Data Notes

  • The above graph depicts data from CTDEEP’s spring and fall  trawl surveys. For this chart, the season in which abundance is greatest is used for each species. In fall 2010, sampling for bluefish, scup, summer flounder, and tautog was cancelled because the CTDEEP’s research vessel was out of service due to repairs.
  • The survey uses geometric mean instead of arithmetic mean to find the most frequently observed  number of  fish collected per tow. In a natural environment such as Long Island Sound  fish have a “patchy” distribution, i.e. some areas will have a very high abundance of fish, and other areas very low abundance or no fish at all. An arithmetic mean can be easily biased by unusually high or low values so that it doesn’t reflect the true center of a data set. The geometric mean minimizes the effects of very high or low values using a log transformation and is a better average for this type of biological data. For further information see: A Study of Marine Recreational Fisheries in Connecticut: March 1, 2009-Feb. 28, 2010, CTDEEP Fishing Publications Web site

Show/Hide Table

Bluefish are present in the Sound from April until October. The juvenile Bluefish, or “snapper”, run occurs in late summer and early fall. Photo by Bob Bachand.

Scup, also known as porgy, are a small migratory fish that travel in schools and are plentiful around piers, rocks, offshore ledges, jetties, and mussel beds. In the summer scup move inshore and into shallow estuaries, then during the winter tend to migrate to deeper waters offshore. Photo of scup at Mason Island by Robert DeGoursey, UConn.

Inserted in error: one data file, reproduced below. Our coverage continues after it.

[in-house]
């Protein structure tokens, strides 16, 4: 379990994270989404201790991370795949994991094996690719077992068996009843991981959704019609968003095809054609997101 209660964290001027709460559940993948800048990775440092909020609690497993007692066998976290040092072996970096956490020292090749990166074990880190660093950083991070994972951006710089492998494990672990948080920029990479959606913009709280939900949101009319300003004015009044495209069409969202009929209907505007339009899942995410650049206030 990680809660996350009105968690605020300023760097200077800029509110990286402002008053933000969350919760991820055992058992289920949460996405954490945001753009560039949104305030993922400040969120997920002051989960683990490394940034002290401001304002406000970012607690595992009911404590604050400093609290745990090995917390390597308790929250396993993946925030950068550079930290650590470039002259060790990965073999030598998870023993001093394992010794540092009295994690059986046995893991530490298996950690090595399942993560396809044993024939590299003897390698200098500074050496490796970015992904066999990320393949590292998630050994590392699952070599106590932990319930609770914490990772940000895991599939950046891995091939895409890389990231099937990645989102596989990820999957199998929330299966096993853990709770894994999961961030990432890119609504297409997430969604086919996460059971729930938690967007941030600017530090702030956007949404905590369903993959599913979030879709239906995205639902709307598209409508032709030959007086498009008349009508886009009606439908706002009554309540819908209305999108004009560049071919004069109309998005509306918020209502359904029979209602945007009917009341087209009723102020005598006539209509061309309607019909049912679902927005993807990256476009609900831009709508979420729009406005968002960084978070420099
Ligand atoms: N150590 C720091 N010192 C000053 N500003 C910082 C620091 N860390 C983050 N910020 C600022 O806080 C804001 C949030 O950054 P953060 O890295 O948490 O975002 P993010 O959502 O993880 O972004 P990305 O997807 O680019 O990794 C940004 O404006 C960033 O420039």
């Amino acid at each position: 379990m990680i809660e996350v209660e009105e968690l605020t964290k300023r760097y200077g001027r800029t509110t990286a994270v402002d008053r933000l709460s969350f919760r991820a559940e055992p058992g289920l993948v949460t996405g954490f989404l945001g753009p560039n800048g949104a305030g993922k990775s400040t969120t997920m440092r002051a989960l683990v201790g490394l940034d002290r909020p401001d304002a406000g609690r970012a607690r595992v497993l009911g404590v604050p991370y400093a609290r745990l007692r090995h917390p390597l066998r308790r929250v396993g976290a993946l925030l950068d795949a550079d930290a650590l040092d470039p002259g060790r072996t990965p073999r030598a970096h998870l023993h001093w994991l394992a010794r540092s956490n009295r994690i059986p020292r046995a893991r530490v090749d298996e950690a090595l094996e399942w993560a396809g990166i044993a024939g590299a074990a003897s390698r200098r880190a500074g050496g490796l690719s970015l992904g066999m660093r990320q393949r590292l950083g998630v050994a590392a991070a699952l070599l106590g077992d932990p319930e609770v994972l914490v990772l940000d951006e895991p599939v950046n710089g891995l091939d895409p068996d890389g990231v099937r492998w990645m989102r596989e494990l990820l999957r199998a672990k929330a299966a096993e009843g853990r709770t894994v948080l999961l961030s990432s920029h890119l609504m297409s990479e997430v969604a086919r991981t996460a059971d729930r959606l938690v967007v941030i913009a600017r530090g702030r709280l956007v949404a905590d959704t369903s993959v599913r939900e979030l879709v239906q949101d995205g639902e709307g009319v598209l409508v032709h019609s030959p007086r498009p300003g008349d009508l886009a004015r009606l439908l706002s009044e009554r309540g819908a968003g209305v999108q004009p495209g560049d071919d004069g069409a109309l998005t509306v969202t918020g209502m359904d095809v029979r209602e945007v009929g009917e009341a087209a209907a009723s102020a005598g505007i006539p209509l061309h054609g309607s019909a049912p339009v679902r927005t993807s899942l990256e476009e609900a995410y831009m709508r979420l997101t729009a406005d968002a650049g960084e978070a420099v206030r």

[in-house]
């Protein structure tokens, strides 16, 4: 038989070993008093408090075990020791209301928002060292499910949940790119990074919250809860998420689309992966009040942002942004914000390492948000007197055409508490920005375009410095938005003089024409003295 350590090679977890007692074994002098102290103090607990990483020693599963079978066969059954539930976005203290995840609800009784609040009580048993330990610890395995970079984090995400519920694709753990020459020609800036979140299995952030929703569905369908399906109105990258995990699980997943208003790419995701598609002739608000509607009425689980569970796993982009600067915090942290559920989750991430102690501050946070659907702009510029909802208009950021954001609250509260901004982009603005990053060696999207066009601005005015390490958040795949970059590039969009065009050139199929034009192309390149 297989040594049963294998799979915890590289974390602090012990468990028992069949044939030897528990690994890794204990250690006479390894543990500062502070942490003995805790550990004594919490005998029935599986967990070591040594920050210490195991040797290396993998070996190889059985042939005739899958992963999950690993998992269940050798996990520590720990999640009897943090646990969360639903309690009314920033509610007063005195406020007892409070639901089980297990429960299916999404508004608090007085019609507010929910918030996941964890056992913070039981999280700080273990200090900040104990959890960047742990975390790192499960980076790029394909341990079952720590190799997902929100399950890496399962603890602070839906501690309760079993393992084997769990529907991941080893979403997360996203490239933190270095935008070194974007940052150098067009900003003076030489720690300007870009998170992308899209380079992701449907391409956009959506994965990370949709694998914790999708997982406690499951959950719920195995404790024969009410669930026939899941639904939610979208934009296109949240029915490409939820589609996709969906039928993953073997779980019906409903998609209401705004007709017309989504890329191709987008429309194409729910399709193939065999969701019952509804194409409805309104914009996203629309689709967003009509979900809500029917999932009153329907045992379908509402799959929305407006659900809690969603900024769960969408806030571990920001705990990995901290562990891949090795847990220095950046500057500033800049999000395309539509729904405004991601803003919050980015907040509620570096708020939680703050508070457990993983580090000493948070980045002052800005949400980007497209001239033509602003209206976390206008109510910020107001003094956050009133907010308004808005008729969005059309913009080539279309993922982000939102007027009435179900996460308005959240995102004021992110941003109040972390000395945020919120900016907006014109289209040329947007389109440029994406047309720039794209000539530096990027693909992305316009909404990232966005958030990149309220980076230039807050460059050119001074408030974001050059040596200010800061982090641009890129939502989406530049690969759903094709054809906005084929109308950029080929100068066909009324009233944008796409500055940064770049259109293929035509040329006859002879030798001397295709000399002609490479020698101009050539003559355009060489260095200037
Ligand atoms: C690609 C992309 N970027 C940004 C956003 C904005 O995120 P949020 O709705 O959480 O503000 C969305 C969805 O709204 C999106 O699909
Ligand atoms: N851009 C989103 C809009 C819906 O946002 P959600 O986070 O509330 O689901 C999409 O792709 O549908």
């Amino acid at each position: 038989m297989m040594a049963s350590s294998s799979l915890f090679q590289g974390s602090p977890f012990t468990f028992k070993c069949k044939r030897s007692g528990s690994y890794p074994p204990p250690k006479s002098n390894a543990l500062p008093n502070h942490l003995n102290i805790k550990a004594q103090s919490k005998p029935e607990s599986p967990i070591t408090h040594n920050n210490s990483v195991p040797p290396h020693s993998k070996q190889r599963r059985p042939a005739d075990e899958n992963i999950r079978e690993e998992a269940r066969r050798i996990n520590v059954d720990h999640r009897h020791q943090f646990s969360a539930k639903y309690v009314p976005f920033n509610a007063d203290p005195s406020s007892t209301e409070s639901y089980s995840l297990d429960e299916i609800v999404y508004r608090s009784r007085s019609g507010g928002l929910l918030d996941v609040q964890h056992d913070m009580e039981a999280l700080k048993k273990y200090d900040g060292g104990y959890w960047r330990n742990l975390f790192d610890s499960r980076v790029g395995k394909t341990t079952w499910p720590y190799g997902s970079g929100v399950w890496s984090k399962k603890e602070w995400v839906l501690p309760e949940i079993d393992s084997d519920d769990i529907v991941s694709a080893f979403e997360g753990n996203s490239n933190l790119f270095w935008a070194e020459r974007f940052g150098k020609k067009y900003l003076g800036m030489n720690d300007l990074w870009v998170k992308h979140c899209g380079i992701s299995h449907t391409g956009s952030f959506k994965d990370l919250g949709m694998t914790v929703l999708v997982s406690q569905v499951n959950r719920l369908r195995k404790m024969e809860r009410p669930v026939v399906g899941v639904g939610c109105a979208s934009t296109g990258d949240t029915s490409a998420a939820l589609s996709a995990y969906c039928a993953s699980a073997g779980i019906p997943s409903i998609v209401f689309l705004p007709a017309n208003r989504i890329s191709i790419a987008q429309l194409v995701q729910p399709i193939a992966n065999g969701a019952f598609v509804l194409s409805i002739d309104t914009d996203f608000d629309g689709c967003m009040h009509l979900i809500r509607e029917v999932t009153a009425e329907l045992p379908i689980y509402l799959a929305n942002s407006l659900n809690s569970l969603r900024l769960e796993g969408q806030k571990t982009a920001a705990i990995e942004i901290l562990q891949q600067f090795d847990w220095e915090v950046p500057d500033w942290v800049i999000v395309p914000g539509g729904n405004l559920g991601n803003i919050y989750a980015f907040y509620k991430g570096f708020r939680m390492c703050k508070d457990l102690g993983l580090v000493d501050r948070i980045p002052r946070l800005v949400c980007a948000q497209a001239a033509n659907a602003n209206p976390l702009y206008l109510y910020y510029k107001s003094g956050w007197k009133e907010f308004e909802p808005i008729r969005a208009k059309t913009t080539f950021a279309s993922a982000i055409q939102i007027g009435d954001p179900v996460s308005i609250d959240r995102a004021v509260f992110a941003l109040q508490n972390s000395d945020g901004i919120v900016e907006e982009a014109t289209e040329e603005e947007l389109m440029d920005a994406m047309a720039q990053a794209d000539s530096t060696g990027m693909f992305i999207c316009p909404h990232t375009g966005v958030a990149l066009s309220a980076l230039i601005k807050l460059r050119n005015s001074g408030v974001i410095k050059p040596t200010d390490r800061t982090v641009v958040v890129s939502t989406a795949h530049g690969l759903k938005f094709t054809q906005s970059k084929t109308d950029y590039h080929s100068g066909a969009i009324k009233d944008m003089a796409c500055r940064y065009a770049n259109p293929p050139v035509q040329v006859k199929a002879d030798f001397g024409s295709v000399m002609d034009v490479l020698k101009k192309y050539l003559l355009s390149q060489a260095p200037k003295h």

Striped bass are a migratory fish that spawn in fresh water. Photo by Richard Howard/Long Island Sound Fish Trawl Survey.

Summer flounder, or fluke, are a migratory fish that move into the Sound as temperatures warm up around June and migrate out in the late fall as temperatures drop. Photo by Richard Howard/Long Island Sound Fish Trawl Survey.

Tautog, or blackfish, live in shallow coastal waters, usually at depths of less than 60 feet. The rocks and boulders left by glacial deposition in the Sound make it an ideal "reef" habitat. Tautog are the only important recreational fish species that live year round in the Sound. Photo by Richard Howard/Long Island Sound Fish Trawl Survey.

Weakfish are most abundant in shallow coastal waters over sand and mud. Estuaries such as Long Island Sound are typically used by this species for summer feeding and nursery grounds. Photo by Richard Howard/Long Island Sound Fish Trawl Survey

Winter flounder are a cold-temperate species that ranges from Labrador to the Chesapeake Bay. In Long Island Sound many juveniles leave their estuarine spawning grounds during summer months and enter the freshwater sources that drain into Long island Sound. Photo of flounder in an eelgrass habitat at Mulford Point, LI by Chris Pickerell.